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I just extracted the following problem in our project. The following code just compiles fine with g++

#include <vector>

class A {};

typedef std::vector<A*> vec_t;

class bar {
public:
  bar(vec_t) {};
};

class foo
{
public:
  foo(bar* a = new bar(vec_t())) {};
};

class B
{};

int main()
{
  return 0;
}

However, the Visual Studio Compiler (VC12, but I presume all others too) doesn't understand that in the default argument for the c'tor of foo the c'tor of bar is called which takes an instance of a vector as an argument. This causes an error for every class/struct declared after this expression:

error C2462: 'B' : cannot define a type in a 'new-expression'

I don't want to discuss the software design of the c'tor, but is this a compiler issue or just not allowed in standard C++ and the g++ just not being strict about that?

First, I thought that a template-instantiation in a default parameter may be not allowed or nested c'tors in a default argument. However, if I use another c'tor of the vector:

foo(bar* a = new bar(vec_t(0))) {}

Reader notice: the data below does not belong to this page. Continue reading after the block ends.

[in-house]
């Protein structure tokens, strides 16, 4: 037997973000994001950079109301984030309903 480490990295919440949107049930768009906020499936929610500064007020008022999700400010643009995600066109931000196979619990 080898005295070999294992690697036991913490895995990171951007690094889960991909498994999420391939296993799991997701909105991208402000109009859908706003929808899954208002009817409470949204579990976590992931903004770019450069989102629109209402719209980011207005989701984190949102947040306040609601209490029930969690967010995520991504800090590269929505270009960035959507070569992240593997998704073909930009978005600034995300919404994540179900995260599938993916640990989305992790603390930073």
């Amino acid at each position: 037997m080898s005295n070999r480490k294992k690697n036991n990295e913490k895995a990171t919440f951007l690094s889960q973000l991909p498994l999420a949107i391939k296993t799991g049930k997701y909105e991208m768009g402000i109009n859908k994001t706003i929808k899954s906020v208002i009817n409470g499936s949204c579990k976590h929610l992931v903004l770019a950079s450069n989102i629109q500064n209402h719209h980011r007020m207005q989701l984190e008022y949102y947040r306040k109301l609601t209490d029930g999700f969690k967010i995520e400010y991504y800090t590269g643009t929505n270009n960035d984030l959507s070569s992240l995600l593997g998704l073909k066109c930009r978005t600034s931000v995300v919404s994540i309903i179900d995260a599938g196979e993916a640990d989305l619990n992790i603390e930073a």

it compiles with MSVC. I just can't see why the upper version shouldn't compile? Any thoughts on that?

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1  
Try new bar((vect_t())) {}. –  Kerrek SB Nov 14 '13 at 8:53

1 Answer 1

It looks like this is an issue with the "most vexing parse" (see the Wikipedia article on it for more info). One way to disambiguate the new expression is to add parentheses around the constructor like this

foo(bar* a = new bar((vec_t()))) {};

When it comes to standards compliance I'm not sure. I skimmed section 6.8 (Ambiguity Resolution) and 5.3.4 (New) of N3690 and without thinking about it too hard nothing stood out either way. Maybe a real language lawyer will need to step in to give an answer.

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